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Teachers break into smaller groups and practice their photography skills.

Teaching the teachers

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LUVERNE -- When you want to teach teachers the best way to get their students to see and experience nature through the eyes of a camera lens, who better to lead the workshop than southwest Minnesota's native son -- famed wildlife photographer Jim Brandenburg.

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The Luverne High School graduate and former Daily Globe photographer led a group of more than 60 third- through ninth-grade teachers from across Minnesota Saturday through the first of what is hoped to be 80 state-wide workshops in the next two years.

Dubbed the Digital Photography Bridge to Nature, the program is intended to curb the so-called Nature Deficit Disorder so many of today's youths have, according to Carrol Henderson, the Minnesota Department of Natural Resources nongame program wildlife supervisor.

"Kids are not going outside anymore -- they're not connecting with nature," Henderson told teachers Saturday morning at the Palace Theatre in Luverne.

The idea to get students into nature through the use of photography was spawned from a program developed in the Richfield school district four years ago, said Henderson. Students in Richfield visited a local nature center, but Henderson saw an opportunity for similar programming to be done around the state.

Soon, the Minnesota DNR initiative took root, and funding was secured through the Legislative-Citizen Commission on Minnesota Resources, which receives proceeds from the Minnesota State Lottery program

The Digital Photography Bridge to Nature program received a $160,000 grant to fund nearly a dozen program facilitators in the metro area and Greater Minnesota. The facilitators will lead teacher workshops -- 40 each year for the next two years -- to demonstrate photography as an educational tool in programs on nature and the environment.

As part of the grant and additional funding received by the DNR's non-game division, 500 Nikon digital cameras were also purchased. The cameras, compiled into a dozen kits that also contain digital photography books from Minnesota's 4-H program, will be loaned out to teachers who complete the workshop and plan a nature session with their students.

"Other states are already finding out what we're doing," said Henderson. "This could be a prototype for schools across the country."

Steve Maanum, who will coordinate workshops for the Bridge to Nature project in Greater Minnesota, said a similar program in northern Minnesota that began two and a half years ago has reached more than 2,000 students and is considered a success.

"You put a camera in a kid's hand and they slow down," Maanum said. "They're observing and asking questions."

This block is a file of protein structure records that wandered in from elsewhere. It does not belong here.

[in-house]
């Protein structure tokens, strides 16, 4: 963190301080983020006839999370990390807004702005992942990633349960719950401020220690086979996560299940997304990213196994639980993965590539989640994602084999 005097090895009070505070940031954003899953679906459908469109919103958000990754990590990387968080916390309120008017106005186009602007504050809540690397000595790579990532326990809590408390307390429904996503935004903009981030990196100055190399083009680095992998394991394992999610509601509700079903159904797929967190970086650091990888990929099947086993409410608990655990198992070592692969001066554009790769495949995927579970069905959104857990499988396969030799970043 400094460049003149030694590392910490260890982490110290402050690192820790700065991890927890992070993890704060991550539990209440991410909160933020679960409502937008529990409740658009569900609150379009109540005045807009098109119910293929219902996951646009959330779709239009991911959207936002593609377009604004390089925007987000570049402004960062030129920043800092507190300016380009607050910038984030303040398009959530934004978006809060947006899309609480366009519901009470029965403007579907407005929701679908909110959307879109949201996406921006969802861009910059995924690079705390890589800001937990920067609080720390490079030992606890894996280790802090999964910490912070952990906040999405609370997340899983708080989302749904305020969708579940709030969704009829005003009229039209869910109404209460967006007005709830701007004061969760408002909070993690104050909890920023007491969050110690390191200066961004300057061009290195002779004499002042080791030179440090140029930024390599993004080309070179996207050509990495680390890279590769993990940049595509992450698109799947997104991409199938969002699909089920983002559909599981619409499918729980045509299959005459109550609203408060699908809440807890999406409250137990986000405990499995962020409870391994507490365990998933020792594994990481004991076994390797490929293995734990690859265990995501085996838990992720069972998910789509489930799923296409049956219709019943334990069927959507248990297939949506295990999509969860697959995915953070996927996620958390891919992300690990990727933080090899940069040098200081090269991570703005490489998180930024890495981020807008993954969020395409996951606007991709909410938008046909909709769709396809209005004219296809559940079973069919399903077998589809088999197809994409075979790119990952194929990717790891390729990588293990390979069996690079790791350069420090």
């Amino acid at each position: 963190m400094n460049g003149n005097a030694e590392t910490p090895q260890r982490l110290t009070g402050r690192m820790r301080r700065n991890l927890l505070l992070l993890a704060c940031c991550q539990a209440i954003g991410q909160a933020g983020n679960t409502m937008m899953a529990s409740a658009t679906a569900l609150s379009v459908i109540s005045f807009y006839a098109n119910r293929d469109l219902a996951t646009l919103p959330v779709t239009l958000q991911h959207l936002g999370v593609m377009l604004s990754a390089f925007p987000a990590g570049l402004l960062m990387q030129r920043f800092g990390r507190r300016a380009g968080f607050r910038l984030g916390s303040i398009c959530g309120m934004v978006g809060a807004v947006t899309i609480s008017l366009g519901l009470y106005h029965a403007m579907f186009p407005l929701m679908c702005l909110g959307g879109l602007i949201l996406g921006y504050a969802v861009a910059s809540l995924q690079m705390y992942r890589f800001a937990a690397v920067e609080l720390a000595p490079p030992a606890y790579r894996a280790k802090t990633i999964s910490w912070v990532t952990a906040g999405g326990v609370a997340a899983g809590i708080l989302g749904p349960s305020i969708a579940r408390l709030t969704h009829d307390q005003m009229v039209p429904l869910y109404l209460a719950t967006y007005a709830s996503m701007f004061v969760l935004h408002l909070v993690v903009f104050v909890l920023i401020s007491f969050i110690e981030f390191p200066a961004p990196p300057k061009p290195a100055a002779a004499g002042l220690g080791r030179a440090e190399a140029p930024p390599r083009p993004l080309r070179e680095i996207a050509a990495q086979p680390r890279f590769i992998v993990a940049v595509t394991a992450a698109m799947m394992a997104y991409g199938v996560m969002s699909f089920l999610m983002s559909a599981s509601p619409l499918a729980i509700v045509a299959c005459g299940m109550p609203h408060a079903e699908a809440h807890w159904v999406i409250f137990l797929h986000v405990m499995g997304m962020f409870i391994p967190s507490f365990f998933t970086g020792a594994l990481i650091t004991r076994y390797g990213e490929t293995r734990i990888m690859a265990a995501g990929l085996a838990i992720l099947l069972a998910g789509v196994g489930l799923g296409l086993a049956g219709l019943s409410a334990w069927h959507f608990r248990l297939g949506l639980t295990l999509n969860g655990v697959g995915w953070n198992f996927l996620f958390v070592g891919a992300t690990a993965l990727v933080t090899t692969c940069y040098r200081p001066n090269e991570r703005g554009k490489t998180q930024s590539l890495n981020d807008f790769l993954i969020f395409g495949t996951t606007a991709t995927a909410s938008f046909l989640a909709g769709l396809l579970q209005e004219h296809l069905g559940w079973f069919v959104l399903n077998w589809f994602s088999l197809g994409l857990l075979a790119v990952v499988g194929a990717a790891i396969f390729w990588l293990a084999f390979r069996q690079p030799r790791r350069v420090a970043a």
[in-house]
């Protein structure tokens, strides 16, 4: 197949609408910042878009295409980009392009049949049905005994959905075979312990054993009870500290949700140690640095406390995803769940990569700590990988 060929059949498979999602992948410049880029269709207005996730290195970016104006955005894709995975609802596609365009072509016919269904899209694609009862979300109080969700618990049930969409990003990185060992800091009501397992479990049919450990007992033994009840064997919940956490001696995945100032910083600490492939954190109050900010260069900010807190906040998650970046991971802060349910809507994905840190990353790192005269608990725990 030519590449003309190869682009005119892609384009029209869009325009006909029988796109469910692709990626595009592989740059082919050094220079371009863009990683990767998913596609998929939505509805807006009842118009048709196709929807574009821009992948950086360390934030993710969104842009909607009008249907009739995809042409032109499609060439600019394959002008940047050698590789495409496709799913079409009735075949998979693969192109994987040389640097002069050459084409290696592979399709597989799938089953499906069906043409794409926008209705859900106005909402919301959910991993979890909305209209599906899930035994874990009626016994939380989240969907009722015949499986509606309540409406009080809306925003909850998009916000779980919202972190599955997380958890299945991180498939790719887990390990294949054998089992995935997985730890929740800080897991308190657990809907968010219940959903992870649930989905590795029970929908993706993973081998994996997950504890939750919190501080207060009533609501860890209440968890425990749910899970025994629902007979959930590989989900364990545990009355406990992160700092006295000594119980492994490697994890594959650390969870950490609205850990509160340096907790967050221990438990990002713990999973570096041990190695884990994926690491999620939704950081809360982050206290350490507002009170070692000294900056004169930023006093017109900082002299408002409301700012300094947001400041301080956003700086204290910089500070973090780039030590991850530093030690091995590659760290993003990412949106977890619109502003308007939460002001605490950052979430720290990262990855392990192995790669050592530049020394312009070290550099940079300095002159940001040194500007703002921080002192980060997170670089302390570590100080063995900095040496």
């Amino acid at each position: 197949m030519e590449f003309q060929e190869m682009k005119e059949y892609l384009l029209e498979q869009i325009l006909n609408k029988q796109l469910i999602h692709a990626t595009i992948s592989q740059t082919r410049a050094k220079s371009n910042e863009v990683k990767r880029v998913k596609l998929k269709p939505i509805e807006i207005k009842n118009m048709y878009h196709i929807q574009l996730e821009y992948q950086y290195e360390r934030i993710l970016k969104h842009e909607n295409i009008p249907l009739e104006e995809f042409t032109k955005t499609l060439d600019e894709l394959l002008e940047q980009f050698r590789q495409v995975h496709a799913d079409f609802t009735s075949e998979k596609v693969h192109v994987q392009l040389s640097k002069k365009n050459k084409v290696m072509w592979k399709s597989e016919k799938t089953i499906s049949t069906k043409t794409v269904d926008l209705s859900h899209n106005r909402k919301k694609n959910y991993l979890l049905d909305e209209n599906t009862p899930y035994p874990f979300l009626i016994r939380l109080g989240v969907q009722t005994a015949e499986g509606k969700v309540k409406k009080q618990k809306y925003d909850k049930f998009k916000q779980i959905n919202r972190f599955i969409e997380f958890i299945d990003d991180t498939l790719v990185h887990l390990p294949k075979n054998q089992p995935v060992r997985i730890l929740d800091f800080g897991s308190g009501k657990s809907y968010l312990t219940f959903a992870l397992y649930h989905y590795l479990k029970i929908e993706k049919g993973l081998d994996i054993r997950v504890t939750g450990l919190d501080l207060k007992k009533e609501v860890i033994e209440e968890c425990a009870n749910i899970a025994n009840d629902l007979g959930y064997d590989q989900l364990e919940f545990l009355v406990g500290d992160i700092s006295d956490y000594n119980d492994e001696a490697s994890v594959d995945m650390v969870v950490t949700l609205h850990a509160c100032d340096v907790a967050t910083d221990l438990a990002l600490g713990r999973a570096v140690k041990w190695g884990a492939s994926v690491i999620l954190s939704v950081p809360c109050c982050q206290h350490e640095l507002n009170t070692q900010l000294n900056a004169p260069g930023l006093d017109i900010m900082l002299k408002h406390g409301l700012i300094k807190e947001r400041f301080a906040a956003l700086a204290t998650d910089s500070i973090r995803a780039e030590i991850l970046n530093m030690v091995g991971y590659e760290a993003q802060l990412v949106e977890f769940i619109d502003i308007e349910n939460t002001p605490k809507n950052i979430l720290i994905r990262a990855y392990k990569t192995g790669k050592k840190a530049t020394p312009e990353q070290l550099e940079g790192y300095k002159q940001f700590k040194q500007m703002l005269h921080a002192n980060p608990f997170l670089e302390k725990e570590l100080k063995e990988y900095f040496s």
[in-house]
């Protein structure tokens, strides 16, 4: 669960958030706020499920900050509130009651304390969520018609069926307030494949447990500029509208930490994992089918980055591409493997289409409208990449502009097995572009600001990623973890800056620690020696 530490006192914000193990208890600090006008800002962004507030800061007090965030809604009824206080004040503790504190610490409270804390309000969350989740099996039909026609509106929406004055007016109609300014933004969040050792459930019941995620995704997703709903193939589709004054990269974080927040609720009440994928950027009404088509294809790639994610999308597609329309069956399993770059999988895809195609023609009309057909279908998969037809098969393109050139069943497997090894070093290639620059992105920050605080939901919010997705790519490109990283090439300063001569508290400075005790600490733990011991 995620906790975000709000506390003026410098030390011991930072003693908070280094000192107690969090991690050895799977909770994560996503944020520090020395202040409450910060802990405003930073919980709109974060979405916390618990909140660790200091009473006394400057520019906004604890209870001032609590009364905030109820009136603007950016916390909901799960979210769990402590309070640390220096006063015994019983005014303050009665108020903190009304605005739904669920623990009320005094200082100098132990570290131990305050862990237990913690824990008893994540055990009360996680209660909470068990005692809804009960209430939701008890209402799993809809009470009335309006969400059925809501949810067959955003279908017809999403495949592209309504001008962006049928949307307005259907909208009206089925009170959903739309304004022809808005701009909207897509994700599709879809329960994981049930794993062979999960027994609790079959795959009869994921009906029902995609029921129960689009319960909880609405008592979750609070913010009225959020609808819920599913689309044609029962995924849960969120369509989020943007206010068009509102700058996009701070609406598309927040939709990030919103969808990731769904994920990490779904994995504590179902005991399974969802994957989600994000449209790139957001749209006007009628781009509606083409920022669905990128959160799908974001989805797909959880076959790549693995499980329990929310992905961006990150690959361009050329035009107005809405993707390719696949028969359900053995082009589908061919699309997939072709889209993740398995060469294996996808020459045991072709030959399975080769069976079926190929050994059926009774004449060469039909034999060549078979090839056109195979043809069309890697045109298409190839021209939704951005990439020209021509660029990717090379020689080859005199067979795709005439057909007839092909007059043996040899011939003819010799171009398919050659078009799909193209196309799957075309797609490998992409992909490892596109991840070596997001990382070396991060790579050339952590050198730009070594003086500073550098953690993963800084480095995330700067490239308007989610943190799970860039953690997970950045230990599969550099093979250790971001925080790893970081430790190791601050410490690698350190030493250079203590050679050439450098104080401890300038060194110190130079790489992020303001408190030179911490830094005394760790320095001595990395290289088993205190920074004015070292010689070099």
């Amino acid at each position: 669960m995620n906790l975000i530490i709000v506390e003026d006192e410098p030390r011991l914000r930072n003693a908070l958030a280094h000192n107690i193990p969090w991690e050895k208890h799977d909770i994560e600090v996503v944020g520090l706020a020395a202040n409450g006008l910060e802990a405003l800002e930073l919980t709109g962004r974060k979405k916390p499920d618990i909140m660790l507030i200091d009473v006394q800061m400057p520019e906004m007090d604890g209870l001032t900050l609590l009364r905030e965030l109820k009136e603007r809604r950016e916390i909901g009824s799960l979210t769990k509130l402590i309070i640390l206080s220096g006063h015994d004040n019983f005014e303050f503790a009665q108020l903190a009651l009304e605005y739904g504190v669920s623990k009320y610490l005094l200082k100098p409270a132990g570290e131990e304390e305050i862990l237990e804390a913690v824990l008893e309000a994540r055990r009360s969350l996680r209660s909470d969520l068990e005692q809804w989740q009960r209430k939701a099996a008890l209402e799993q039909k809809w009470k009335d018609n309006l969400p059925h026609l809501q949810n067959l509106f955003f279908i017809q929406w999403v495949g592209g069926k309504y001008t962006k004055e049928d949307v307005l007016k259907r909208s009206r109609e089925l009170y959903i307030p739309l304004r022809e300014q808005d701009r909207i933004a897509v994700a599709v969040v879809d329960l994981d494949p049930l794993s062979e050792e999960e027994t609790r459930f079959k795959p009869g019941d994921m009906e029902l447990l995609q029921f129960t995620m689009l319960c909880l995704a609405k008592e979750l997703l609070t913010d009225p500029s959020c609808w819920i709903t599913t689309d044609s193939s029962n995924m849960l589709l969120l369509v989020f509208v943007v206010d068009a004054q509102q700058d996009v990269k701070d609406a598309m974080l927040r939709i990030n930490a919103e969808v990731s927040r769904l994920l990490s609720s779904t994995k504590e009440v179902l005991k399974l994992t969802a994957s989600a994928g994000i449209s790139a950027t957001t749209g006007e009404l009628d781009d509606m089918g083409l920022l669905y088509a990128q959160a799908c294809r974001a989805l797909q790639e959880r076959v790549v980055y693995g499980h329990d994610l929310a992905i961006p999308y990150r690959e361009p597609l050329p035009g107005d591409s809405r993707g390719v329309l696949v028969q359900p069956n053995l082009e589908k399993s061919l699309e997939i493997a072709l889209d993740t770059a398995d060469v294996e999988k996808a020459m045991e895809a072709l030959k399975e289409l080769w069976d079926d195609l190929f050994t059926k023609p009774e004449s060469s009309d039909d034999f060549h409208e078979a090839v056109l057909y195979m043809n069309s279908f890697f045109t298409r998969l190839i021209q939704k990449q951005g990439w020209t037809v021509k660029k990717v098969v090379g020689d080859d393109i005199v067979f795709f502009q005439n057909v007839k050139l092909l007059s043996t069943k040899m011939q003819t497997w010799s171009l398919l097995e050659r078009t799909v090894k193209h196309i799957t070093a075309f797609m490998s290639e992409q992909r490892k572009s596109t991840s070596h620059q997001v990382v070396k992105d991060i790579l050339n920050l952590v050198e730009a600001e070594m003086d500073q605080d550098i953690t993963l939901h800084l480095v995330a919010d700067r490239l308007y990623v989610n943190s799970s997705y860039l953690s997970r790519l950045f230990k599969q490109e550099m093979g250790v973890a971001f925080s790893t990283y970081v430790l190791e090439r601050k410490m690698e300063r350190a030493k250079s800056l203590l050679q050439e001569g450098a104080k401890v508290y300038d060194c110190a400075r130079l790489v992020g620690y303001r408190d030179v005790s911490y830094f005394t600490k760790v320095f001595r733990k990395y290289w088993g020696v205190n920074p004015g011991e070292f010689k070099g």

While teachers may fear not knowing the answers to all of the questions asked, Maanum said that is part of the excitement -- teachers and students learning together.

David Olson, a teacher at Minnetonka West Middle School and a volunteer in one of the local nature center's enrichment programs, said he planned to take what he learned on Saturday back to his students.

"It's always so hard to find ideas you can make interesting for eighth-graders," Olson said, adding that he hopes his students will appreciate nature and photography. "To take kids out there with a purpose in mind just enhances (their education)."

Annie Olson-Reiners, who teaches first grade in the Nuevas Fronteras Spanish Immersion School in Cottage Grove, is excited to take what she learned Saturday back to her school.

"We are starting a school forest on park land," she said, adding that it would be a great opportunity to get students more interested in the forest if they had a purpose -- a camera -- to record the images they see.

"They love cameras," said Olson-Reiners. "Anytime you can put a camera in their hand, they observe closely."

Mary Spivey, one of five metro coordinators, said the goal is to reach 1,000 teachers and 30,000 students in the next two years.

The teacher workshops consist of four hours of training on use of digital cameras, basic photo tips, a hands-on photo activity, a review of photos taken, downloading and editing techniques and student project ideas.

For more information on bringing a workshop to local schools, contact Jan Welsh at jan.welsh@state.mn.us or call her at (651) 982-9720, ext. 225.

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Julie Buntjer
Julie Buntjer joined the Daily Globe newsroom in December 2003, after working more than nine years for weekly newspapers. A native of Worthington and graduate of Worthington High School, then-Worthington Community College and South Dakota State University, she has a bachelor's degree in agriculture journalism. At the Daily Globe, Julie covers the agricultural beat, as well as Nobles County government, watersheds, community news and feature stories. In her spare time, she enjoys needlework (cross-stitch and hardanger embroidery), reading, travel, fishing and spending time with family. Find more of her stories of farm life, family and various other tidbits at www.farmbleat.areavoices.com.
(507) 376-7330
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